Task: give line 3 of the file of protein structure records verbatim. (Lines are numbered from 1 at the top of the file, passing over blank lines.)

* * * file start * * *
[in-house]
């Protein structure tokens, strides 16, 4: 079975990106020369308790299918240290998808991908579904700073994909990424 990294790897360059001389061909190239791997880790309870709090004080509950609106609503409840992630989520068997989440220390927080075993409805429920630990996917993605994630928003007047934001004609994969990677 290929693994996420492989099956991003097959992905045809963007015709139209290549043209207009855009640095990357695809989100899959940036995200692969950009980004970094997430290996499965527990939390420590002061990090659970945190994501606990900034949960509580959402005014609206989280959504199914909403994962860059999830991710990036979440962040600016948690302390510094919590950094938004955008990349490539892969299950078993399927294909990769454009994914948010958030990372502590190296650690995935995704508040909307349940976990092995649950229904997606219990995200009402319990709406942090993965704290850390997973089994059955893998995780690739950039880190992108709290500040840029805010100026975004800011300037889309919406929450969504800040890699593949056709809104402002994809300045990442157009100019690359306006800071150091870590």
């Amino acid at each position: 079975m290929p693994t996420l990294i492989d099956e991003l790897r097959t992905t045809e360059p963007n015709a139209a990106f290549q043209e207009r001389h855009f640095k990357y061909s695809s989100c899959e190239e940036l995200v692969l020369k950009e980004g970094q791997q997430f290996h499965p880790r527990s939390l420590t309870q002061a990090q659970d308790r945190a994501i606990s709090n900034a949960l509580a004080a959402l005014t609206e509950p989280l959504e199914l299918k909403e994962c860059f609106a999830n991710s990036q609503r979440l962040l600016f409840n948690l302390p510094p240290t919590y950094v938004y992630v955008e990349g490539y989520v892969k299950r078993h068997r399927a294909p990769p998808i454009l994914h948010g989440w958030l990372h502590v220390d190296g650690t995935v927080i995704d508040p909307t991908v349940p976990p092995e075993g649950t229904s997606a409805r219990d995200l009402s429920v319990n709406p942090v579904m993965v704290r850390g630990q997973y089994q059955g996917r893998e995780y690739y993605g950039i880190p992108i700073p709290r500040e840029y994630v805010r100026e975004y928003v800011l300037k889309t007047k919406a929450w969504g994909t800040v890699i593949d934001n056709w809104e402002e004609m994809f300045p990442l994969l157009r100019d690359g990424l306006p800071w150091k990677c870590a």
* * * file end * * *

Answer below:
């Amino acid at each position: 079975m290929p693994t996420l990294i492989d099956e991003l790897r097959t992905t045809e360059p963007n015709a139209a990106f290549q043209e207009r001389h855009f640095k990357y061909s695809s989100c899959e190239e940036l995200v692969l020369k950009e980004g970094q791997q997430f290996h499965p880790r527990s939390l420590t309870q002061a990090q659970d308790r945190a994501i606990s709090n900034a949960l509580a004080a959402l005014t609206e509950p989280l959504e199914l299918k909403e994962c860059f609106a999830n991710s990036q609503r979440l962040l600016f409840n948690l302390p510094p240290t919590y950094v938004y992630v955008e990349g490539y989520v892969k299950r078993h068997r399927a294909p990769p998808i454009l994914h948010g989440w958030l990372h502590v220390d190296g650690t995935v927080i995704d508040p909307t991908v349940p976990p092995e075993g649950t229904s997606a409805r219990d995200l009402s429920v319990n709406p942090v579904m993965v704290r850390g630990q997973y089994q059955g996917r893998e995780y690739y993605g950039i880190p992108i700073p709290r500040e840029y994630v805010r100026e975004y928003v800011l300037k889309t007047k919406a929450w969504g994909t800040v890699i593949d934001n056709w809104e402002e004609m994809f300045p990442l994969l157009r100019d690359g990424l306006p800071w150091k990677c870590a």